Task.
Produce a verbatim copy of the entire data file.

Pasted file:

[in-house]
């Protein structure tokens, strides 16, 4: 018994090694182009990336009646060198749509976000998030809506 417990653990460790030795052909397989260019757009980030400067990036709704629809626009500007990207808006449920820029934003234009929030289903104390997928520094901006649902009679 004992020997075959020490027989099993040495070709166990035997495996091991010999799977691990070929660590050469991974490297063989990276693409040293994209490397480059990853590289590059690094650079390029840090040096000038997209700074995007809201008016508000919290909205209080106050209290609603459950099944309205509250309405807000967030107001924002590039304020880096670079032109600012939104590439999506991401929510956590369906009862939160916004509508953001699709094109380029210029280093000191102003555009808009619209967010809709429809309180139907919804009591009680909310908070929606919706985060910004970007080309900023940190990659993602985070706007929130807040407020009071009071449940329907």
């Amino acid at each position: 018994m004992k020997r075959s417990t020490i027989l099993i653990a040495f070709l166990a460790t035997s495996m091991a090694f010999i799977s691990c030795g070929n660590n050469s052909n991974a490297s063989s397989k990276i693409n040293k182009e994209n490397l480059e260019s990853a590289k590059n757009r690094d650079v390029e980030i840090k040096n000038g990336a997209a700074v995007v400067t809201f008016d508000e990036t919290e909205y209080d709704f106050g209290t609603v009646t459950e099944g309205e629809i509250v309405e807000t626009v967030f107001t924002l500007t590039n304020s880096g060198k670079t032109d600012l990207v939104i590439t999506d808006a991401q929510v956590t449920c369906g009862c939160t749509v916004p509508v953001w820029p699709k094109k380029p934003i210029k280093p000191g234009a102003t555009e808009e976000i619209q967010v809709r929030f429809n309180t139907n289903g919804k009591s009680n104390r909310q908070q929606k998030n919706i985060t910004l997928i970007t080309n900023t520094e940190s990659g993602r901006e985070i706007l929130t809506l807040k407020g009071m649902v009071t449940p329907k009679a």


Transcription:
[in-house]
């Protein structure tokens, strides 16, 4: 018994090694182009990336009646060198749509976000998030809506 417990653990460790030795052909397989260019757009980030400067990036709704629809626009500007990207808006449920820029934003234009929030289903104390997928520094901006649902009679 004992020997075959020490027989099993040495070709166990035997495996091991010999799977691990070929660590050469991974490297063989990276693409040293994209490397480059990853590289590059690094650079390029840090040096000038997209700074995007809201008016508000919290909205209080106050209290609603459950099944309205509250309405807000967030107001924002590039304020880096670079032109600012939104590439999506991401929510956590369906009862939160916004509508953001699709094109380029210029280093000191102003555009808009619209967010809709429809309180139907919804009591009680909310908070929606919706985060910004970007080309900023940190990659993602985070706007929130807040407020009071009071449940329907």
């Amino acid at each position: 018994m004992k020997r075959s417990t020490i027989l099993i653990a040495f070709l166990a460790t035997s495996m091991a090694f010999i799977s691990c030795g070929n660590n050469s052909n991974a490297s063989s397989k990276i693409n040293k182009e994209n490397l480059e260019s990853a590289k590059n757009r690094d650079v390029e980030i840090k040096n000038g990336a997209a700074v995007v400067t809201f008016d508000e990036t919290e909205y209080d709704f106050g209290t609603v009646t459950e099944g309205e629809i509250v309405e807000t626009v967030f107001t924002l500007t590039n304020s880096g060198k670079t032109d600012l990207v939104i590439t999506d808006a991401q929510v956590t449920c369906g009862c939160t749509v916004p509508v953001w820029p699709k094109k380029p934003i210029k280093p000191g234009a102003t555009e808009e976000i619209q967010v809709r929030f429809n309180t139907n289903g919804k009591s009680n104390r909310q908070q929606k998030n919706i985060t910004l997928i970007t080309n900023t520094e940190s990659g993602r901006e985070i706007l929130t809506l807040k407020g009071m649902v009071t449940p329907k009679a």